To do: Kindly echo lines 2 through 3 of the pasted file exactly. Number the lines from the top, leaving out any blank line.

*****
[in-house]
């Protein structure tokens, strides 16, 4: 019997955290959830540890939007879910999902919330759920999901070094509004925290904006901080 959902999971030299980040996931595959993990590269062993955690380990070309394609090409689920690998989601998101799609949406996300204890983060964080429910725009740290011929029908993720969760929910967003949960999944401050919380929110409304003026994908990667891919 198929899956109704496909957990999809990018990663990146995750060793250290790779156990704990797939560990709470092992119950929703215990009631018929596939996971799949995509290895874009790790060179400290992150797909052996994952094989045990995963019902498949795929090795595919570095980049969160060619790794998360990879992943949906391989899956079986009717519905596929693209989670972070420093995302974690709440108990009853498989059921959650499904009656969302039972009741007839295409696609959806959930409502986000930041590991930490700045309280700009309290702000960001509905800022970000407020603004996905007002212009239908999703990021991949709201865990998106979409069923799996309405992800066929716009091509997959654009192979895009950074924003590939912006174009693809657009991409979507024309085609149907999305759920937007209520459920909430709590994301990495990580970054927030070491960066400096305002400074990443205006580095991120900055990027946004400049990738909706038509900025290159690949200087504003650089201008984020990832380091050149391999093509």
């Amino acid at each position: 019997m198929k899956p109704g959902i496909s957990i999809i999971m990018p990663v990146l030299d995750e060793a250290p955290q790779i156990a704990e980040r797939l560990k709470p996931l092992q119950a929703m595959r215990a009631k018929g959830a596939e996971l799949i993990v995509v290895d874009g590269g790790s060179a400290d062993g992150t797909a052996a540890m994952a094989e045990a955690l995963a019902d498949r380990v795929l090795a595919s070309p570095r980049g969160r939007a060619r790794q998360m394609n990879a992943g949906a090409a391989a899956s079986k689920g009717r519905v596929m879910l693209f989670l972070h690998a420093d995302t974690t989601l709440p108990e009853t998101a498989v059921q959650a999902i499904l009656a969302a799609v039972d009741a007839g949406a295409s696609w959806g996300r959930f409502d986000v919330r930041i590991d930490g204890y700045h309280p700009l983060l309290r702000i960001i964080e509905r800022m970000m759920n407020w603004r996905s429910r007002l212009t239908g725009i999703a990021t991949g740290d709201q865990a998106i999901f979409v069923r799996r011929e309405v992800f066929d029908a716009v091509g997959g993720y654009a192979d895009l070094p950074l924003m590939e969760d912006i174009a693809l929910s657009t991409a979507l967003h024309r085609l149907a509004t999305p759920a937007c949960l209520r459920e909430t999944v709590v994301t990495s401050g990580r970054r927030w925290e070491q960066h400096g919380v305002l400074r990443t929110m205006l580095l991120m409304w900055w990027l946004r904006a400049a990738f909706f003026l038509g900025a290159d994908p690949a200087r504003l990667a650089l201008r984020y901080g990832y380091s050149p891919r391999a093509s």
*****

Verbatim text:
């Protein structure tokens, strides 16, 4: 019997955290959830540890939007879910999902919330759920999901070094509004925290904006901080 959902999971030299980040996931595959993990590269062993955690380990070309394609090409689920690998989601998101799609949406996300204890983060964080429910725009740290011929029908993720969760929910967003949960999944401050919380929110409304003026994908990667891919 198929899956109704496909957990999809990018990663990146995750060793250290790779156990704990797939560990709470092992119950929703215990009631018929596939996971799949995509290895874009790790060179400290992150797909052996994952094989045990995963019902498949795929090795595919570095980049969160060619790794998360990879992943949906391989899956079986009717519905596929693209989670972070420093995302974690709440108990009853498989059921959650499904009656969302039972009741007839295409696609959806959930409502986000930041590991930490700045309280700009309290702000960001509905800022970000407020603004996905007002212009239908999703990021991949709201865990998106979409069923799996309405992800066929716009091509997959654009192979895009950074924003590939912006174009693809657009991409979507024309085609149907999305759920937007209520459920909430709590994301990495990580970054927030070491960066400096305002400074990443205006580095991120900055990027946004400049990738909706038509900025290159690949200087504003650089201008984020990832380091050149391999093509």
């Amino acid at each position: 019997m198929k899956p109704g959902i496909s957990i999809i999971m990018p990663v990146l030299d995750e060793a250290p955290q790779i156990a704990e980040r797939l560990k709470p996931l092992q119950a929703m595959r215990a009631k018929g959830a596939e996971l799949i993990v995509v290895d874009g590269g790790s060179a400290d062993g992150t797909a052996a540890m994952a094989e045990a955690l995963a019902d498949r380990v795929l090795a595919s070309p570095r980049g969160r939007a060619r790794q998360m394609n990879a992943g949906a090409a391989a899956s079986k689920g009717r519905v596929m879910l693209f989670l972070h690998a420093d995302t974690t989601l709440p108990e009853t998101a498989v059921q959650a999902i499904l009656a969302a799609v039972d009741a007839g949406a295409s696609w959806g996300r959930f409502d986000v919330r930041i590991d930490g204890y700045h309280p700009l983060l309290r702000i960001i964080e509905r800022m970000m759920n407020w603004r996905s429910r007002l212009t239908g725009i999703a990021t991949g740290d709201q865990a998106i999901f979409v069923r799996r011929e309405v992800f066929d029908a716009v091509g997959g993720y654009a192979d895009l070094p950074l924003m590939e969760d912006i174009a693809l929910s657009t991409a979507l967003h024309r085609l149907a509004t999305p759920a937007c949960l209520r459920e909430t999944v709590v994301t990495s401050g990580r970054r927030w925290e070491q960066h400096g919380v305002l400074r990443t929110m205006l580095l991120m409304w900055w990027l946004r904006a400049a990738f909706f003026l038509g900025a290159d994908p690949a200087r504003l990667a650089l201008r984020y901080g990832y380091s050149p891919r391999a093509s």